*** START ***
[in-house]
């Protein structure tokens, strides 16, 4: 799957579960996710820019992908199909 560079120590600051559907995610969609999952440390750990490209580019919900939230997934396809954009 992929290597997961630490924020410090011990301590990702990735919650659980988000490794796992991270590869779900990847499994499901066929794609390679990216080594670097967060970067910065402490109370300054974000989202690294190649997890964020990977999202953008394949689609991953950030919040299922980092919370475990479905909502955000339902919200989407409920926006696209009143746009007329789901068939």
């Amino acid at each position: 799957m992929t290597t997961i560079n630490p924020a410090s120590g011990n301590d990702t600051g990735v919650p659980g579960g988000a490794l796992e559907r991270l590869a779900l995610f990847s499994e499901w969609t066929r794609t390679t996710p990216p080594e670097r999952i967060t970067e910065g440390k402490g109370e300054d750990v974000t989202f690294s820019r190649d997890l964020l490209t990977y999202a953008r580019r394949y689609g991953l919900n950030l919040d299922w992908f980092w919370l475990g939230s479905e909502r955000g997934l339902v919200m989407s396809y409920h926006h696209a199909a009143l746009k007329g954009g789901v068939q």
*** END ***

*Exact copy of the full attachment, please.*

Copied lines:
[in-house]
């Protein structure tokens, strides 16, 4: 799957579960996710820019992908199909 560079120590600051559907995610969609999952440390750990490209580019919900939230997934396809954009 992929290597997961630490924020410090011990301590990702990735919650659980988000490794796992991270590869779900990847499994499901066929794609390679990216080594670097967060970067910065402490109370300054974000989202690294190649997890964020990977999202953008394949689609991953950030919040299922980092919370475990479905909502955000339902919200989407409920926006696209009143746009007329789901068939």
């Amino acid at each position: 799957m992929t290597t997961i560079n630490p924020a410090s120590g011990n301590d990702t600051g990735v919650p659980g579960g988000a490794l796992e559907r991270l590869a779900l995610f990847s499994e499901w969609t066929r794609t390679t996710p990216p080594e670097r999952i967060t970067e910065g440390k402490g109370e300054d750990v974000t989202f690294s820019r190649d997890l964020l490209t990977y999202a953008r580019r394949y689609g991953l919900n950030l919040d299922w992908f980092w919370l475990g939230s479905e909502r955000g997934l339902v919200m989407s396809y409920h926006h696209a199909a009143l746009k007329g954009g789901v068939q």